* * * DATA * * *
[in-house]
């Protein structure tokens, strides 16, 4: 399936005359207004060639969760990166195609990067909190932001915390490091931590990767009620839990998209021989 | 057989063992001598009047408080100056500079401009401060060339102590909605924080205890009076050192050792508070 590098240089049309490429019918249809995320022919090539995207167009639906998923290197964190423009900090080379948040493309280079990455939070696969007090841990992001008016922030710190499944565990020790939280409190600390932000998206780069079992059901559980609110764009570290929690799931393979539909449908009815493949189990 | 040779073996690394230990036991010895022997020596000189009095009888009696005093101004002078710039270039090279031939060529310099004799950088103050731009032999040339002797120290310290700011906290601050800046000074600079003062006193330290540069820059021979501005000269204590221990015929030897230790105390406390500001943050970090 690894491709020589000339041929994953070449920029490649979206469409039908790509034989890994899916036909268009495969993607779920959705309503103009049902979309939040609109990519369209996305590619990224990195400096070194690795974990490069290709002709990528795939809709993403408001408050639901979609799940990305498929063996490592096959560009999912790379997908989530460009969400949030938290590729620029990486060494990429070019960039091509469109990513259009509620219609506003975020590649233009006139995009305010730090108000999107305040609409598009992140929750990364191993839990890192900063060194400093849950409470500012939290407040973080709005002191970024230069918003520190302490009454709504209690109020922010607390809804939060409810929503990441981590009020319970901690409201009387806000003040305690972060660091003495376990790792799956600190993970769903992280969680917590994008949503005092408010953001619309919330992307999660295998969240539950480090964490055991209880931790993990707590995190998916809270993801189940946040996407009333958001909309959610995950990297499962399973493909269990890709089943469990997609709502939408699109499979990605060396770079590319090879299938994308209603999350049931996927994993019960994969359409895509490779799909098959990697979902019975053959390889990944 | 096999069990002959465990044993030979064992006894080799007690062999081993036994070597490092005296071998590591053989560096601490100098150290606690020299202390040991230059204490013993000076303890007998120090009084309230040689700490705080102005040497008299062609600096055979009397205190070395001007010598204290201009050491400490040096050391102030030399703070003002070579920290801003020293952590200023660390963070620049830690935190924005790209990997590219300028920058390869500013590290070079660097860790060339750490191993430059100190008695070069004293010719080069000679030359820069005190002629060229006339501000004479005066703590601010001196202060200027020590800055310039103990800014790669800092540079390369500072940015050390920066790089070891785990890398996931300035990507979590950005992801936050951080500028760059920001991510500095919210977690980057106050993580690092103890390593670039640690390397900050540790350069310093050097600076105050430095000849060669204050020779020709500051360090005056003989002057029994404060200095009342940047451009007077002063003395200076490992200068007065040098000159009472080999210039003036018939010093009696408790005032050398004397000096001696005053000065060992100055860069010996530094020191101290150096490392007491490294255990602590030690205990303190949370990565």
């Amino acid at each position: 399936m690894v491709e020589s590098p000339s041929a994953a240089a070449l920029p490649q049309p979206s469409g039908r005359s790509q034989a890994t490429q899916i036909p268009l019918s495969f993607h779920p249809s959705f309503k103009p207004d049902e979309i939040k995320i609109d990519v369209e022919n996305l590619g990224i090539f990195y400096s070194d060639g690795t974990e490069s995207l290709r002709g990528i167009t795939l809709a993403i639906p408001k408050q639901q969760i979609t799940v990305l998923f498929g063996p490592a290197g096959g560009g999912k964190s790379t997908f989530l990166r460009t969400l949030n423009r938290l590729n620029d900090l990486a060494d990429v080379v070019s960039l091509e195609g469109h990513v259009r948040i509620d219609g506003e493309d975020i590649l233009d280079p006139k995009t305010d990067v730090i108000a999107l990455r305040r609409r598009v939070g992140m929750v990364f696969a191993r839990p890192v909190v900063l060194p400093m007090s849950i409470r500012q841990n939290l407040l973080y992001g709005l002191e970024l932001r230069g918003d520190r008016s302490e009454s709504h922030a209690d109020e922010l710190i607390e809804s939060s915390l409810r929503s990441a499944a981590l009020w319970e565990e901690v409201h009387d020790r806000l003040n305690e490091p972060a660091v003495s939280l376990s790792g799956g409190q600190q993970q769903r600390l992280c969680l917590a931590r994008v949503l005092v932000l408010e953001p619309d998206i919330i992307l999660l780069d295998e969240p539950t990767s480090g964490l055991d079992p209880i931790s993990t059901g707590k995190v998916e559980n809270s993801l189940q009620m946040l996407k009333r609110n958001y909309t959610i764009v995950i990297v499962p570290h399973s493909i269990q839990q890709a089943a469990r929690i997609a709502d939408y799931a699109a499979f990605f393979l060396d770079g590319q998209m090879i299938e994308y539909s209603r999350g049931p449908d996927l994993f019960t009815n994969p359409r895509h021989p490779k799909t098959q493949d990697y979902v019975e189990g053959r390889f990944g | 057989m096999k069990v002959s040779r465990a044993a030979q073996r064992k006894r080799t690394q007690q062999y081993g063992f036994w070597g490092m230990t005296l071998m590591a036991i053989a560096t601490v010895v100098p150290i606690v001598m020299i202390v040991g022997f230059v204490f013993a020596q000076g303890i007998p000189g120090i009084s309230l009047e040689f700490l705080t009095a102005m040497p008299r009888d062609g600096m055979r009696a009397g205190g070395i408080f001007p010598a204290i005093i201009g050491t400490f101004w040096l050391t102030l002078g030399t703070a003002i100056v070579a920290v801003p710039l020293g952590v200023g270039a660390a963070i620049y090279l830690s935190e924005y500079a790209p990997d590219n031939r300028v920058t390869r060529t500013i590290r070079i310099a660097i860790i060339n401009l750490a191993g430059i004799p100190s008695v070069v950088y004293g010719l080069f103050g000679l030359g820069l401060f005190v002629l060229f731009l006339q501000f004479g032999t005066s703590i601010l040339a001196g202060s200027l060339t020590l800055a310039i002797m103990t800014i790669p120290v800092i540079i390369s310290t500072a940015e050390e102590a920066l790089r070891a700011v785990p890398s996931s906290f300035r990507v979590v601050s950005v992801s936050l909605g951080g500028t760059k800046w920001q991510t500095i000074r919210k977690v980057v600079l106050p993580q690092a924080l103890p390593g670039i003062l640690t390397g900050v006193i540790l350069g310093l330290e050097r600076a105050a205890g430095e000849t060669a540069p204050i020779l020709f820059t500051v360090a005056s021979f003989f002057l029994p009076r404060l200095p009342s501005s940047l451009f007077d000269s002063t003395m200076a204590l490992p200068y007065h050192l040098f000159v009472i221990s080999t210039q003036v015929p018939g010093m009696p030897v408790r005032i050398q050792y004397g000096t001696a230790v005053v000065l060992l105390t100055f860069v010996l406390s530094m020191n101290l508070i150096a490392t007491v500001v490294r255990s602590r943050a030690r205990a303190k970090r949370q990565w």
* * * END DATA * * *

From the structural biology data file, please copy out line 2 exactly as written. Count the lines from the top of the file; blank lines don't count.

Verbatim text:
């Protein structure tokens, strides 16, 4: 399936005359207004060639969760990166195609990067909190932001915390490091931590990767009620839990998209021989 | 057989063992001598009047408080100056500079401009401060060339102590909605924080205890009076050192050792508070 590098240089049309490429019918249809995320022919090539995207167009639906998923290197964190423009900090080379948040493309280079990455939070696969007090841990992001008016922030710190499944565990020790939280409190600390932000998206780069079992059901559980609110764009570290929690799931393979539909449908009815493949189990 | 040779073996690394230990036991010895022997020596000189009095009888009696005093101004002078710039270039090279031939060529310099004799950088103050731009032999040339002797120290310290700011906290601050800046000074600079003062006193330290540069820059021979501005000269204590221990015929030897230790105390406390500001943050970090 690894491709020589000339041929994953070449920029490649979206469409039908790509034989890994899916036909268009495969993607779920959705309503103009049902979309939040609109990519369209996305590619990224990195400096070194690795974990490069290709002709990528795939809709993403408001408050639901979609799940990305498929063996490592096959560009999912790379997908989530460009969400949030938290590729620029990486060494990429070019960039091509469109990513259009509620219609506003975020590649233009006139995009305010730090108000999107305040609409598009992140929750990364191993839990890192900063060194400093849950409470500012939290407040973080709005002191970024230069918003520190302490009454709504209690109020922010607390809804939060409810929503990441981590009020319970901690409201009387806000003040305690972060660091003495376990790792799956600190993970769903992280969680917590994008949503005092408010953001619309919330992307999660295998969240539950480090964490055991209880931790993990707590995190998916809270993801189940946040996407009333958001909309959610995950990297499962399973493909269990890709089943469990997609709502939408699109499979990605060396770079590319090879299938994308209603999350049931996927994993019960994969359409895509490779799909098959990697979902019975053959390889990944 | 096999069990002959465990044993030979064992006894080799007690062999081993036994070597490092005296071998590591053989560096601490100098150290606690020299202390040991230059204490013993000076303890007998120090009084309230040689700490705080102005040497008299062609600096055979009397205190070395001007010598204290201009050491400490040096050391102030030399703070003002070579920290801003020293952590200023660390963070620049830690935190924005790209990997590219300028920058390869500013590290070079660097860790060339750490191993430059100190008695070069004293010719080069000679030359820069005190002629060229006339501000004479005066703590601010001196202060200027020590800055310039103990800014790669800092540079390369500072940015050390920066790089070891785990890398996931300035990507979590950005992801936050951080500028760059920001991510500095919210977690980057106050993580690092103890390593670039640690390397900050540790350069310093050097600076105050430095000849060669204050020779020709500051360090005056003989002057029994404060200095009342940047451009007077002063003395200076490992200068007065040098000159009472080999210039003036018939010093009696408790005032050398004397000096001696005053000065060992100055860069010996530094020191101290150096490392007491490294255990602590030690205990303190949370990565």